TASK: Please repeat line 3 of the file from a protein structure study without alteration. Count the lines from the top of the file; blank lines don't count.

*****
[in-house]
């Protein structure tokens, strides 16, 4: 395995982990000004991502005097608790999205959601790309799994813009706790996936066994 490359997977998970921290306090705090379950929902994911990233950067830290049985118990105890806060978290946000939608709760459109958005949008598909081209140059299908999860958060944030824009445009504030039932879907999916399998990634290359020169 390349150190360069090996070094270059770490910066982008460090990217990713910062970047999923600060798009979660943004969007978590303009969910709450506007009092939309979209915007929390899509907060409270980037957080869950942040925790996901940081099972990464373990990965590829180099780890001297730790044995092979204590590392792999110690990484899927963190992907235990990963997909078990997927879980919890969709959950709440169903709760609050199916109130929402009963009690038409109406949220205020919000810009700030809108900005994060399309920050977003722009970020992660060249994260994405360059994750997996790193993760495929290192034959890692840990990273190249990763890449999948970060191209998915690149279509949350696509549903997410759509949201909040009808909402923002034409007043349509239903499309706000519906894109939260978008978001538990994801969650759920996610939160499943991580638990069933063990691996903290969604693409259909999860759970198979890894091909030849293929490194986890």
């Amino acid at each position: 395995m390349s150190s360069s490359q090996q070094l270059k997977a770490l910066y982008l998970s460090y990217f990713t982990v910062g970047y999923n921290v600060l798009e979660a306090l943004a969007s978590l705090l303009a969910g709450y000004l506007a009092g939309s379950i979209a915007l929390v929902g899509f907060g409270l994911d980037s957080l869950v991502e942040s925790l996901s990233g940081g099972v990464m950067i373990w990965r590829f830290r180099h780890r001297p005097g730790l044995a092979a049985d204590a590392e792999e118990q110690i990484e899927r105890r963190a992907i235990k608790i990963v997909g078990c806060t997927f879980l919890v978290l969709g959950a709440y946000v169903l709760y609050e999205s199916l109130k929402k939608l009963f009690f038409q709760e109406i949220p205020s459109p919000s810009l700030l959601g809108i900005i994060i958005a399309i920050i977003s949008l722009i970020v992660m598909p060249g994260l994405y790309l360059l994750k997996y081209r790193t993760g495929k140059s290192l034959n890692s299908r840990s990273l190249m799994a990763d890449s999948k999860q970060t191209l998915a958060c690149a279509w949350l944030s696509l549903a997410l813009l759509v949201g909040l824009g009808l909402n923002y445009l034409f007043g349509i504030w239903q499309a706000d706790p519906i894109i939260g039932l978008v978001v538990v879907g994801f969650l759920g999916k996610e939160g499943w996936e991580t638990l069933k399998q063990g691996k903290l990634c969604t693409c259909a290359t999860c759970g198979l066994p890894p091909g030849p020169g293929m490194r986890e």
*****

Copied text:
């Amino acid at each position: 395995m390349s150190s360069s490359q090996q070094l270059k997977a770490l910066y982008l998970s460090y990217f990713t982990v910062g970047y999923n921290v600060l798009e979660a306090l943004a969007s978590l705090l303009a969910g709450y000004l506007a009092g939309s379950i979209a915007l929390v929902g899509f907060g409270l994911d980037s957080l869950v991502e942040s925790l996901s990233g940081g099972v990464m950067i373990w990965r590829f830290r180099h780890r001297p005097g730790l044995a092979a049985d204590a590392e792999e118990q110690i990484e899927r105890r963190a992907i235990k608790i990963v997909g078990c806060t997927f879980l919890v978290l969709g959950a709440y946000v169903l709760y609050e999205s199916l109130k929402k939608l009963f009690f038409q709760e109406i949220p205020s459109p919000s810009l700030l959601g809108i900005i994060i958005a399309i920050i977003s949008l722009i970020v992660m598909p060249g994260l994405y790309l360059l994750k997996y081209r790193t993760g495929k140059s290192l034959n890692s299908r840990s990273l190249m799994a990763d890449s999948k999860q970060t191209l998915a958060c690149a279509w949350l944030s696509l549903a997410l813009l759509v949201g909040l824009g009808l909402n923002y445009l034409f007043g349509i504030w239903q499309a706000d706790p519906i894109i939260g039932l978008v978001v538990v879907g994801f969650l759920g999916k996610e939160g499943w996936e991580t638990l069933k399998q063990g691996k903290l990634c969604t693409c259909a290359t999860c759970g198979l066994p890894p091909g030849p020169g293929m490194r986890e």